07/05/2011, 00.00
CHINA – JAPAN
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Japan proposes joint development of Diaoyu Islands to China

For years, the two nations have squared off over the small group of islands in the East China Sea. Now Tokyo proposes their joint development, but Beijing wants total control over the area.
Beijing (AsiaNews/Agencies) – Japanese Foreign Minister Takeaki Matsumoto, who is visiting China, has called for a formal agreement between the two nations on East China Sea exploration and development. His proposal comes after Beijing “lodged solemn representations with the Japanese side” over the presence of Japanese fishing boats near the Diaoyu Islands (Senkaku in Japanese), which are claimed by both sides.

Matsumoto, who became foreign minister on 9 March, met his Chinese counterpart, Foreign Minister Yang Jiechi, and State Councillor Dai Bingguo. He also had a phone conversation with Vice-President Xi Jinping.

Hidenobu Sobashima, a spokesman for Matsumoto, told a briefing yesterday that the islands were discussed, but did not give specific details. However, he said that Matsumoto had suggested to Yang that a legally binding agreement between the two sides should be reached to facilitate joint exploration in the East China Sea. The “atmosphere is more promising than a little earlier,” Sobashima noted.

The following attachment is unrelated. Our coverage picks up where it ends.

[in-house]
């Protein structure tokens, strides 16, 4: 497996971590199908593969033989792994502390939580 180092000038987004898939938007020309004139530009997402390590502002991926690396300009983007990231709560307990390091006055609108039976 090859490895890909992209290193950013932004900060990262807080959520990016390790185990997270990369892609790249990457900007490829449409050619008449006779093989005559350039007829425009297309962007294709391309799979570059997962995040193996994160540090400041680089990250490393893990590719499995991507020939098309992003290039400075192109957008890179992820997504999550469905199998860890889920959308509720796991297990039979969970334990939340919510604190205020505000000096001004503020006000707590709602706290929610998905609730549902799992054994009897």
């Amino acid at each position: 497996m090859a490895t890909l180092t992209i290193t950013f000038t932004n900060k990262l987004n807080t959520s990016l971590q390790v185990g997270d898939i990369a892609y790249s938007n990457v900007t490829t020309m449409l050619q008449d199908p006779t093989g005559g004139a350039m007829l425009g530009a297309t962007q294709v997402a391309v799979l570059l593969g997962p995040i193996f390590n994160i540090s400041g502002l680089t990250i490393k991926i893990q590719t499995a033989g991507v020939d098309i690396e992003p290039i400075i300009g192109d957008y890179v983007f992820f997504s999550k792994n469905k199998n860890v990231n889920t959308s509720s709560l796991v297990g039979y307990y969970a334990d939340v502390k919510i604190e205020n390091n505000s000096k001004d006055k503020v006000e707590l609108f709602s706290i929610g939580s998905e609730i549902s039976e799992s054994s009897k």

Both nations claim the small group of islands, which have rich fishing grounds and are believed to be energy-rich.

In 2008, the two sides agreed on joint gas development, but little progress has been achieved so far.

In 2010, confrontation prevailed following repeated incidents, some serious, involving patrol boats from both sides, which prevented fishing trawlers and other ships from entering the area.

Following Beijing’s protests, ten Japanese fishing boats left the area yesterday, perhaps to facilitate talks.

The two sides also discussed trade and Chinese restrictions on the sale of rare earths, which are essential to Japan’s high tech industry.

China is involved in disputes with other countries over other groups of islands.

In the case of the uninhabited Diaoyu Islands, Taiwan has also put forward its own claim.
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